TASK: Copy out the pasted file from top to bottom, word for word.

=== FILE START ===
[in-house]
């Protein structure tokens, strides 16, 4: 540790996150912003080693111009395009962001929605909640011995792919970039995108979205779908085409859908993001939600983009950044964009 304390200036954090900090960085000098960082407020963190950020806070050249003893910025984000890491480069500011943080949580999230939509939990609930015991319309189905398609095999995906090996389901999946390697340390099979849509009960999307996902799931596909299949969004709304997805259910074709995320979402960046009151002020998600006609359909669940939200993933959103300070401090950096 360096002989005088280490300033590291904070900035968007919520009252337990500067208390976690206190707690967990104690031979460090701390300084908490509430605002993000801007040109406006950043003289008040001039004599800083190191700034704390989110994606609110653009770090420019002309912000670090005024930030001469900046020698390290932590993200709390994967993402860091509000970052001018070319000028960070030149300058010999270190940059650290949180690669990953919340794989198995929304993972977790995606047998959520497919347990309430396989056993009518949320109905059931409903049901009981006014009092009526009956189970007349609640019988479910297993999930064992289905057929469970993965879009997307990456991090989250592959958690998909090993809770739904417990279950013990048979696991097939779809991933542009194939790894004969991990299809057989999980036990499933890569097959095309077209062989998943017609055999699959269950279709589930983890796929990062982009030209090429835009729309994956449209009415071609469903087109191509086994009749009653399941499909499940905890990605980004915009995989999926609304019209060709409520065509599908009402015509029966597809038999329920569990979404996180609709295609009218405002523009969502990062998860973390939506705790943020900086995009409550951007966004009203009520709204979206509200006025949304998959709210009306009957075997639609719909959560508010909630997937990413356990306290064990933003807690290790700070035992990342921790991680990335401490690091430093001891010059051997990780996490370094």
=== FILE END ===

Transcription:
[in-house]
């Protein structure tokens, strides 16, 4: 540790996150912003080693111009395009962001929605909640011995792919970039995108979205779908085409859908993001939600983009950044964009 304390200036954090900090960085000098960082407020963190950020806070050249003893910025984000890491480069500011943080949580999230939509939990609930015991319309189905398609095999995906090996389901999946390697340390099979849509009960999307996902799931596909299949969004709304997805259910074709995320979402960046009151002020998600006609359909669940939200993933959103300070401090950096 360096002989005088280490300033590291904070900035968007919520009252337990500067208390976690206190707690967990104690031979460090701390300084908490509430605002993000801007040109406006950043003289008040001039004599800083190191700034704390989110994606609110653009770090420019002309912000670090005024930030001469900046020698390290932590993200709390994967993402860091509000970052001018070319000028960070030149300058010999270190940059650290949180690669990953919340794989198995929304993972977790995606047998959520497919347990309430396989056993009518949320109905059931409903049901009981006014009092009526009956189970007349609640019988479910297993999930064992289905057929469970993965879009997307990456991090989250592959958690998909090993809770739904417990279950013990048979696991097939779809991933542009194939790894004969991990299809057989999980036990499933890569097959095309077209062989998943017609055999699959269950279709589930983890796929990062982009030209090429835009729309994956449209009415071609469903087109191509086994009749009653399941499909499940905890990605980004915009995989999926609304019209060709409520065509599908009402015509029966597809038999329920569990979404996180609709295609009218405002523009969502990062998860973390939506705790943020900086995009409550951007966004009203009520709204979206509200006025949304998959709210009306009957075997639609719909959560508010909630997937990413356990306290064990933003807690290790700070035992990342921790991680990335401490690091430093001891010059051997990780996490370094």